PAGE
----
WATCH: Cork VFI chairperson calls for 'substantive supports' in budget or he warns pubs will close

He also called for a 7.5% reduction in excise duty in 2023 which he said would cost the exchequer roughly €92.5 million
WATCH: Cork VFI chairperson calls for 'substantive supports' in budget or he warns pubs will close

Cork city and county chairperson of the Vintners’ Federation of Ireland (VFI) and owner of The Castle Inn Michael O’Donovan said it is “inevitable” that there will be closures in the sector if the Government does not give businesses substantive support

CORK city and county chairperson of the Vintners’ Federation of Ireland (VFI) and owner of The Castle Inn Michael O’Donovan has called for the retention of the 9% VAT rate for businesses in Budget 2023, which he said would be “a milestone to keep us competitive looking forward to 2023”.

He said it would help to keep Irish publicans competitive against European neighbours and to attract inbound tourism.

Mr O’Donovan also called for a 7.5% reduction in excise duty in 2023 which he said would cost the exchequer roughly €92.5 million.

He said that energy costs will be the biggest factor going forward that could have major implications on businesses.

“We appreciate that it might be difficult for the Government to give direct money to businesses in energy supports but what we’ve asked for is a supports package in place of that and a right-off of rates for Q1 and Q2 of 2023.

“We’re also looking for something around wage subsidies because every business pays rates to the size of your premises, and everybody has people employed so a wage subsidy would give cash directly back into the business to be able to put against the energy costs and the rates would be a way of giving cash back to the business too.”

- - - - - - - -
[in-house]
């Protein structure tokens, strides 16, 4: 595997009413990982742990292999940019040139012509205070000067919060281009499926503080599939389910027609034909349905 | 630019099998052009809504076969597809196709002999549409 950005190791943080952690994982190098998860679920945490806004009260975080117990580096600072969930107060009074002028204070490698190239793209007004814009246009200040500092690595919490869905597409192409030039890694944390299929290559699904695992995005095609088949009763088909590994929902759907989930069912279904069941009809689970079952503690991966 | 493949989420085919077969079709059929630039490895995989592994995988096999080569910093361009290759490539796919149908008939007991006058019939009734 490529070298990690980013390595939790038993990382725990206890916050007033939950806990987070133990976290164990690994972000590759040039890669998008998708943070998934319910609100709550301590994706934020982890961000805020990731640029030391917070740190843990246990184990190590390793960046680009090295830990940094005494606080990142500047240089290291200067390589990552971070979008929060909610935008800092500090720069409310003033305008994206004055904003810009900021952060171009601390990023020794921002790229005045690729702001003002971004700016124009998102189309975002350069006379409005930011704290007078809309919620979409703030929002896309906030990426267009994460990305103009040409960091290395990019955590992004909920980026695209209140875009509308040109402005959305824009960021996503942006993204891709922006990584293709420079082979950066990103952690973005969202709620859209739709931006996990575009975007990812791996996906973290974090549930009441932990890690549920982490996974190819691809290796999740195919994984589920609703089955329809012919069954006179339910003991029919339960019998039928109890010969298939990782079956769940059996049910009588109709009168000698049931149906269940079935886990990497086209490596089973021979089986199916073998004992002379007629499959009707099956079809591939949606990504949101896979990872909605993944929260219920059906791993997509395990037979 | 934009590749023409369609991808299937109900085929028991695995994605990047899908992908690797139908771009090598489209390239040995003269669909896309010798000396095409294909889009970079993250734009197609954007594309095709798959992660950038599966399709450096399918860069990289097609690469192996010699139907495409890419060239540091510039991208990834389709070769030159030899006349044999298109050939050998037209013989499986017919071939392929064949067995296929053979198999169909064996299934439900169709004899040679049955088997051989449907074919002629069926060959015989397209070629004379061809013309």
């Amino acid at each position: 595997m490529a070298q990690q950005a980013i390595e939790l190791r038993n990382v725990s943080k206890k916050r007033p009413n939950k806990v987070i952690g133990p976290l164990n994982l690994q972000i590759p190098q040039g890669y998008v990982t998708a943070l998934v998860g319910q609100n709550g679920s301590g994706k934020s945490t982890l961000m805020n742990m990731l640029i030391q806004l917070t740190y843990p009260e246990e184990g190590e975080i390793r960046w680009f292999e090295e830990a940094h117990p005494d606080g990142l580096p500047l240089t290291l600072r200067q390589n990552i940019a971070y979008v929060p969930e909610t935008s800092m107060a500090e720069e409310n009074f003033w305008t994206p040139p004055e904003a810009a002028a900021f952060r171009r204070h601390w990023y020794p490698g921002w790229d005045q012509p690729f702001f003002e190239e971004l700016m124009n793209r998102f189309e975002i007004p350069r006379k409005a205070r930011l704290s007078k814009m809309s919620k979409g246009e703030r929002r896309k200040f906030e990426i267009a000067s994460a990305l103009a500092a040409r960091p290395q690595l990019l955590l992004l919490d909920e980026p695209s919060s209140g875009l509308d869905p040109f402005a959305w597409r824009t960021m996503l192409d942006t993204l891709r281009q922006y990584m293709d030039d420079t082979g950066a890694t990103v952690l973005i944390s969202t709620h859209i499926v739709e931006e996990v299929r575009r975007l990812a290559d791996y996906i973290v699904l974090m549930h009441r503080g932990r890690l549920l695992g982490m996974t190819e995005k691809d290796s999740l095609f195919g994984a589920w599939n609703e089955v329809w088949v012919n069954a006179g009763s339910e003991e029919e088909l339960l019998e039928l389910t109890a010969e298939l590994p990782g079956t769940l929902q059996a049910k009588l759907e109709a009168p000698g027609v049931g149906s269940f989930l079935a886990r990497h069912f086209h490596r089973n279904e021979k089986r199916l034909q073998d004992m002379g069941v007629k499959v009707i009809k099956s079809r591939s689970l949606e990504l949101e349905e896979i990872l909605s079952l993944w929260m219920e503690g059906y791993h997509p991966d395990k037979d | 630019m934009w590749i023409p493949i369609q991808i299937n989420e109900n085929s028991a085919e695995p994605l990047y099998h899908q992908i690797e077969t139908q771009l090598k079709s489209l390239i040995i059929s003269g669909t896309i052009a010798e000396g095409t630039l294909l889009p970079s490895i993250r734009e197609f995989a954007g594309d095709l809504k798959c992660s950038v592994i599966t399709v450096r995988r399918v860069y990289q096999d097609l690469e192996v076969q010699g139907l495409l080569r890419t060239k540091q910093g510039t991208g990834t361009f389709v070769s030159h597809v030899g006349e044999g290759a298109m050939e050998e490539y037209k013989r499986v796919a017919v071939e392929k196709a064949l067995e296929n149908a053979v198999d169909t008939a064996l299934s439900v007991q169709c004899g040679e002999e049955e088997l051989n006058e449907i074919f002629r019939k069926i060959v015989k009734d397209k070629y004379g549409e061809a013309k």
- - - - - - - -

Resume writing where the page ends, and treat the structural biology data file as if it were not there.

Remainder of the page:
Mr O’Donovan said it is “inevitable” that there will be closures in the sector if the Government does not give businesses substantive support.

“We did meetings across Cork County and City and one of the biggest things that came out of the meetings was that publicans up to this month have been looking to go seven or six days a week, those that were only operating four or five.

“They wanted to extend their business and now they’ve all paused and the one thing they’ve all been saying is looking toward October and November and with energy increases down the tracks, if those increases do materialise and the burden is put on the business they’ll even be looking at reducing hours further.

“Tuesday is a key day for businesses. It’s probably similar to what we faced back in summer of 2020 with the pandemic. Unfortunately, if we don’t see substantive supports and help from the Government it’s inevitable that we will see closures in our sector,” he said.

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